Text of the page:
6 Songwriters Who Aren’t Dylan Who Deserve a Fucking Pulitzer

Dylan’s winning of a Pulitzer isn’t unfounded. No one in modern culture quite seems to have his impact. But that’s not to say there aren’t plenty of composers and songwriters who ought to be in the same class. Not unlike the Rock and Roll Hall of Fame (don’t get me started), the Pulitzer’s don’t always get everything right. But I’ll concede that they try. Which seems to be more than I could say for the Hall, but that’s a rant for another day. For the sake of time. And my blood pressure. So let’s dive in, shall we? But first. Why Dylan is in.

1)    Leonard Cohen. This one is a no-brainer. At least I like to think it is. Dive into any era of Cohen and you get a totally different person, in a sense. The way Dylan or Bowie seemed to reinvent themselves. But it’s more fluid than that. He doesn’t burn a persona down like Bowie did. He’s far too sentimental about his creations to do that. It’s more an artistic rebirth than out of discomfort. He’s never static. With biblically influenced lyricism that’s more like something out of Psalms than anything else. Read Psalms sometimes. Segments of its contents are surprisingly erotic. Maybe listeners see this in Cohen as well. Maybe this explains the fixation women have with him. And unlike some sex symbols of a certain age, I get it. He’s a little dark, incredibly deep, and that’s why he ought to have a place among the greats.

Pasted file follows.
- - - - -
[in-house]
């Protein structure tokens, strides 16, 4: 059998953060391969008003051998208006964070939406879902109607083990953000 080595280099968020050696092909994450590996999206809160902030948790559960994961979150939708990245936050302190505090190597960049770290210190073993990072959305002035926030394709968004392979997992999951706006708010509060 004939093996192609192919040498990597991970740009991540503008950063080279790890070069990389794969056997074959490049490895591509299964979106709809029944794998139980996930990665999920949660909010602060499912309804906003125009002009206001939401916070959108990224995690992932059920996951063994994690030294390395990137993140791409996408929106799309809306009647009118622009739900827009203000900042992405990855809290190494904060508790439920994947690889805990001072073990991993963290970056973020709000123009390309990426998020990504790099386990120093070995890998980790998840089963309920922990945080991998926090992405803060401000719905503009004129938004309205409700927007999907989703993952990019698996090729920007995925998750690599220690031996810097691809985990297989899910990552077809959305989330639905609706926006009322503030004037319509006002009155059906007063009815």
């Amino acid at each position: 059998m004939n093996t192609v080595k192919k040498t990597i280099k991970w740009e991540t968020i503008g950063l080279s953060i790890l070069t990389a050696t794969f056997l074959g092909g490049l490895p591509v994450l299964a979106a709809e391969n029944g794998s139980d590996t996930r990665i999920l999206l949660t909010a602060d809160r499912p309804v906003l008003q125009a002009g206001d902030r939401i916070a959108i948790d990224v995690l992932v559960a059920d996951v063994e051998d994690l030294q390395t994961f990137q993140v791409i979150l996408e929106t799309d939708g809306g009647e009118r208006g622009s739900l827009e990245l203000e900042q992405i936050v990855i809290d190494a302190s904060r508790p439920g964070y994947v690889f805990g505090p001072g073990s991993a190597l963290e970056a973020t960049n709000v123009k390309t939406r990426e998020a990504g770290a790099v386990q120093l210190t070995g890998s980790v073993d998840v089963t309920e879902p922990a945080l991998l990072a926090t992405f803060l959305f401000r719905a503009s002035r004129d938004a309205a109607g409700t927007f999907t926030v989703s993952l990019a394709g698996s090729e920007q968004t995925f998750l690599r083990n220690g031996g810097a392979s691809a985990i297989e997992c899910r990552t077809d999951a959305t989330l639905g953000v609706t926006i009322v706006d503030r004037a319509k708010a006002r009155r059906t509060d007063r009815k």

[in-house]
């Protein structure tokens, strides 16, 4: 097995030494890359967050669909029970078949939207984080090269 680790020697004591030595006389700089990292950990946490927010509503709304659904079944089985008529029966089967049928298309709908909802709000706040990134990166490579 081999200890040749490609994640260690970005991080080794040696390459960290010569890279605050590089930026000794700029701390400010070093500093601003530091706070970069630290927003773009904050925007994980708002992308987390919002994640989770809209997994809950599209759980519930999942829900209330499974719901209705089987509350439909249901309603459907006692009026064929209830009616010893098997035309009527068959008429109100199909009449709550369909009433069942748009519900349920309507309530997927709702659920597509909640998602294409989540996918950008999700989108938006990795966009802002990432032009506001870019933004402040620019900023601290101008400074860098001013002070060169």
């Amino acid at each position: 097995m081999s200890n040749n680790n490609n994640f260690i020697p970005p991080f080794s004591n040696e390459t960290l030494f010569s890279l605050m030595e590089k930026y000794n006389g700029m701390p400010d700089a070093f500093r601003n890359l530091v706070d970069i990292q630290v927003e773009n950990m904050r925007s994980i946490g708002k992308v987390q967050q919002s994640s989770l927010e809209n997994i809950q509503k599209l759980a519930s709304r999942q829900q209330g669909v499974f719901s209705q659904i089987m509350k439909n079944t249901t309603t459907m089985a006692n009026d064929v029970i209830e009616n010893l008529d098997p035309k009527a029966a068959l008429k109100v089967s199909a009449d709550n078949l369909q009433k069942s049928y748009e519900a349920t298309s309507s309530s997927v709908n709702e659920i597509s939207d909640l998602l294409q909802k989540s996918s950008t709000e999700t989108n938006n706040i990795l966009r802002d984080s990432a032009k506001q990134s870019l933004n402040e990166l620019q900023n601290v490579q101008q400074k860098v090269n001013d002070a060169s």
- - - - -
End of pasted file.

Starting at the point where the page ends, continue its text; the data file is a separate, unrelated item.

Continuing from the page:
Favorite Song: Chelsea Hotel No. 2, which is an elegy to the consistently fascinating Janis Joplin.

2)    Tom Waits isn’t a normal artist. No true artist is normal, but he’s his own particular brand of oddball. And that’s part of what makes him great. Waits doesn’t reinvent himself the way that other artists do. Rather he just evolves into a deeper, darker, more avant-garde songwriter and singer. Spanning from the vague country sounds of songs like Ol’ 55 to the downright dirge-like Hell Broke Luce, Waits is a little out there for some people. For said people, I recommend earlier records. I don’t fundamentally prefer them, rather I take them all in as separate works. Because if you consider them in context to one another, it’s almost maddening. He’s both illogical and organic all at once. But such is the nature of a real artist. A real poet. A real human being. From darkness, which is his specialty, to just being an all-around pop culture icon, Waits is hardly forgettable. And that’s exactly why he matters. Poets, artists, they change things. They change the way people look and think and feel and no one seems to manage to do that to the landscape of songwriting better than Tom Waits.

Favorite song: Martha. It’s hard for me to make it through this one without breaking down in tears. And I have no idea why. This is what true poetry is about.